*Ms F’s Top Tip* – Remember j in Spanish makes a sound like ch asin the Scottish word loch. So dibujo sounds like di-boo-cho. In Spanish the letter c can make a hard sound like ‘cuatro’ if it comes before a, o or u. But if c comes before e or i, it makes a soft ‘ss’ sound. So ciclismo sounds like sea-clis-mo.

Answer: The reason why some animals have different versions of saying the in Spanish is that some are male words, they start with el, and others are female words, starting with la. Well done if you worked that out!

You may have noticed I used gustan instead of gusta when talking about sports. That is because it is more than one thing I am talking about. So you would say ‘Me gustan los colores’, if you wanted to say I like colours.

Ideas to help you practise

  • Play a game of charades where a sport or hobby is acted out and you have to guess it in Spanish.
  • Gather objects around the house related to the sports and hobbies (such as a tennis ball, pencil, swimming costume). Ask a parent or sibling to hold up an item, then you have say the correct Spanish word.
  • Practise your Spanish along with Mrs McCracken’s sign-a-long sport and hobbies.
  • If you have drawn a picture of children in the playground doing a sport or hobby, as Ms McCracken suggested in her Sign-a-long blog, label this with the Spanish words for each hobby.

¡Que te diviertas! 

Ms Ferguson

Here are some fun videos to help you practise and learn some other words for sports and actions.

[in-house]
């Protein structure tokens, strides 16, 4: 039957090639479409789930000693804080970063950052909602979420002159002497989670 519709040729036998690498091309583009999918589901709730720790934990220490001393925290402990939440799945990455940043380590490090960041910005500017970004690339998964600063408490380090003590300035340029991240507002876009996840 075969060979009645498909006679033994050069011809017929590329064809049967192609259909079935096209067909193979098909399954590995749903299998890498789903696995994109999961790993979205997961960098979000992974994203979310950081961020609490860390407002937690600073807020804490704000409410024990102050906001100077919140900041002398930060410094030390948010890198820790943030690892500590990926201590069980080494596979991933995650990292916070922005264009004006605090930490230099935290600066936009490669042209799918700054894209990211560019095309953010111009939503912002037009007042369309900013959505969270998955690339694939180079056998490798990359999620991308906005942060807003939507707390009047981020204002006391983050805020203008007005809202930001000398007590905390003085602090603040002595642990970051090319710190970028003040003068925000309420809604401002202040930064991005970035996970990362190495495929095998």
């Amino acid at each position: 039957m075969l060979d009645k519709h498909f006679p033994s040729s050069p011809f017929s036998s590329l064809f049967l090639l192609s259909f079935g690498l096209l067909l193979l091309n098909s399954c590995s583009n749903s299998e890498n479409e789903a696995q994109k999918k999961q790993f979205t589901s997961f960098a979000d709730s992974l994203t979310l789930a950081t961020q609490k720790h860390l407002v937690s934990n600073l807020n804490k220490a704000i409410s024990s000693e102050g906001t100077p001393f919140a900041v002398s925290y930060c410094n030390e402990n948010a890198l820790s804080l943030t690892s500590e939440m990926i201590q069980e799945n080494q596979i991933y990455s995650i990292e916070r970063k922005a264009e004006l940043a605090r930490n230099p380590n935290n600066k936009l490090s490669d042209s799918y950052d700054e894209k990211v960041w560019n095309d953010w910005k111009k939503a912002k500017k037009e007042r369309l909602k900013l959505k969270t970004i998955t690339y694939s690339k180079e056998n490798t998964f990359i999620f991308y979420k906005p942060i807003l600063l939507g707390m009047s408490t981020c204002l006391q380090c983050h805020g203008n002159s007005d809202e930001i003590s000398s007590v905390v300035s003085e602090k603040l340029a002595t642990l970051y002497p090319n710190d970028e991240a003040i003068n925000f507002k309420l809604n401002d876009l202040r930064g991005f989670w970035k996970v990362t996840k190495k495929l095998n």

Music BBC Ten Pieces – The Night Ferry by Anna Clyne

 

This week we are thinking about how art can inspire a composer to write a piece of music.

As we have been studying Grace Darling and how she saved some shipwrecked sailors, I thought this piece of music perfectly captured the mood of the sea that night – dark and stormy.

Follow the link and listen to the music:

https://www.bbc.co.uk/teach/ten-pieces/ten-pieces-at-home/zjy3382

What do you think? Does it make you imagine a ship out at sea being tossed about in the waves?

It’s fascinating to think the composer Anna Clyne began this composition after seeing an image of a wave.  She drew a picture before going to the piano to write the music.

Using materials you might find around your home, follow artist Amy Leung’s step by step guide on how to create a sculpture using ‘Night Ferry’ to inspire shapes, patterns and textures.

You might like to upload a photo of your sculpture to the Ten Pieces website or send a photo to your teacher on SeeSaw.

Another very famous composer called Mussorgsky wrote a whole series of music after he had visited an art gallery. It is called ‘Pictures at an Exhibition’.

Follow the link to see the paintings he wrote music to go along with.